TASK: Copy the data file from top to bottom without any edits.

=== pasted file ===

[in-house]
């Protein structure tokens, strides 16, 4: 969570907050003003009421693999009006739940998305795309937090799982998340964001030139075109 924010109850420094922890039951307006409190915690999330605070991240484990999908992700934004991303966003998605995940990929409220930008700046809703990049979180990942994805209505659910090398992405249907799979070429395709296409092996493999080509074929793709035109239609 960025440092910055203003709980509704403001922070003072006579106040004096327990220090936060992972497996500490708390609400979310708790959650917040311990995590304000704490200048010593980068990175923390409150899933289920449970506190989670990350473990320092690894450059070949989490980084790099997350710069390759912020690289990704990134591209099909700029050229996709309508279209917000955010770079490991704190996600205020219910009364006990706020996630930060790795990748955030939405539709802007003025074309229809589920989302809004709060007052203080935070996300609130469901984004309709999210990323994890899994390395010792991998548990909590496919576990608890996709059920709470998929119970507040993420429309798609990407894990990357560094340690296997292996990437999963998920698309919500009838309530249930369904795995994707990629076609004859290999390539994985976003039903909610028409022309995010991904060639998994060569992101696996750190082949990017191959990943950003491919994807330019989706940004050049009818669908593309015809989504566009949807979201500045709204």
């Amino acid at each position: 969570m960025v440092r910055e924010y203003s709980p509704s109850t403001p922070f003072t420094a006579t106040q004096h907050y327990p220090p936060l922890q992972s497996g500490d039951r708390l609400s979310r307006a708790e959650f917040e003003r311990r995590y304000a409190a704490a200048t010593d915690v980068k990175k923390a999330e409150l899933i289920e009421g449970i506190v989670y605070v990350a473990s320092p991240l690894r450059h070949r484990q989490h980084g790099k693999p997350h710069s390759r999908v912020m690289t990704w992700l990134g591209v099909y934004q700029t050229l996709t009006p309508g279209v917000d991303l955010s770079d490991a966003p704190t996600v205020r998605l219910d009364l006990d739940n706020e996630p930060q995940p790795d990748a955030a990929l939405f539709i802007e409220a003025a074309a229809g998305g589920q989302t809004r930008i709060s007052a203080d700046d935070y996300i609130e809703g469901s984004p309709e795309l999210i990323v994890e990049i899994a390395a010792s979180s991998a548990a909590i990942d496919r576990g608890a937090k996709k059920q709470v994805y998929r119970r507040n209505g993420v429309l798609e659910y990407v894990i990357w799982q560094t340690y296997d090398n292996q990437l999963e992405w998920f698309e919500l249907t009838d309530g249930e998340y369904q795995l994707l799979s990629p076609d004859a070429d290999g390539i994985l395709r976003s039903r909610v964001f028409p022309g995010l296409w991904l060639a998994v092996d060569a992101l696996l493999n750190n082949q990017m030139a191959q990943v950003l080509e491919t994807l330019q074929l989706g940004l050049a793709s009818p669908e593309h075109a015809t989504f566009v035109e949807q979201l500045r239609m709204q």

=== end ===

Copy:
[in-house]
């Protein structure tokens, strides 16, 4: 969570907050003003009421693999009006739940998305795309937090799982998340964001030139075109 924010109850420094922890039951307006409190915690999330605070991240484990999908992700934004991303966003998605995940990929409220930008700046809703990049979180990942994805209505659910090398992405249907799979070429395709296409092996493999080509074929793709035109239609 960025440092910055203003709980509704403001922070003072006579106040004096327990220090936060992972497996500490708390609400979310708790959650917040311990995590304000704490200048010593980068990175923390409150899933289920449970506190989670990350473990320092690894450059070949989490980084790099997350710069390759912020690289990704990134591209099909700029050229996709309508279209917000955010770079490991704190996600205020219910009364006990706020996630930060790795990748955030939405539709802007003025074309229809589920989302809004709060007052203080935070996300609130469901984004309709999210990323994890899994390395010792991998548990909590496919576990608890996709059920709470998929119970507040993420429309798609990407894990990357560094340690296997292996990437999963998920698309919500009838309530249930369904795995994707990629076609004859290999390539994985976003039903909610028409022309995010991904060639998994060569992101696996750190082949990017191959990943950003491919994807330019989706940004050049009818669908593309015809989504566009949807979201500045709204």
């Amino acid at each position: 969570m960025v440092r910055e924010y203003s709980p509704s109850t403001p922070f003072t420094a006579t106040q004096h907050y327990p220090p936060l922890q992972s497996g500490d039951r708390l609400s979310r307006a708790e959650f917040e003003r311990r995590y304000a409190a704490a200048t010593d915690v980068k990175k923390a999330e409150l899933i289920e009421g449970i506190v989670y605070v990350a473990s320092p991240l690894r450059h070949r484990q989490h980084g790099k693999p997350h710069s390759r999908v912020m690289t990704w992700l990134g591209v099909y934004q700029t050229l996709t009006p309508g279209v917000d991303l955010s770079d490991a966003p704190t996600v205020r998605l219910d009364l006990d739940n706020e996630p930060q995940p790795d990748a955030a990929l939405f539709i802007e409220a003025a074309a229809g998305g589920q989302t809004r930008i709060s007052a203080d700046d935070y996300i609130e809703g469901s984004p309709e795309l999210i990323v994890e990049i899994a390395a010792s979180s991998a548990a909590i990942d496919r576990g608890a937090k996709k059920q709470v994805y998929r119970r507040n209505g993420v429309l798609e659910y990407v894990i990357w799982q560094t340690y296997d090398n292996q990437l999963e992405w998920f698309e919500l249907t009838d309530g249930e998340y369904q795995l994707l799979s990629p076609d004859a070429d290999g390539i994985l395709r976003s039903r909610v964001f028409p022309g995010l296409w991904l060639a998994v092996d060569a992101l696996l493999n750190n082949q990017m030139a191959q990943v950003l080509e491919t994807l330019q074929l989706g940004l050049a793709s009818p669908e593309h075109a015809t989504f566009v035109e949807q979201l500045r239609m709204q």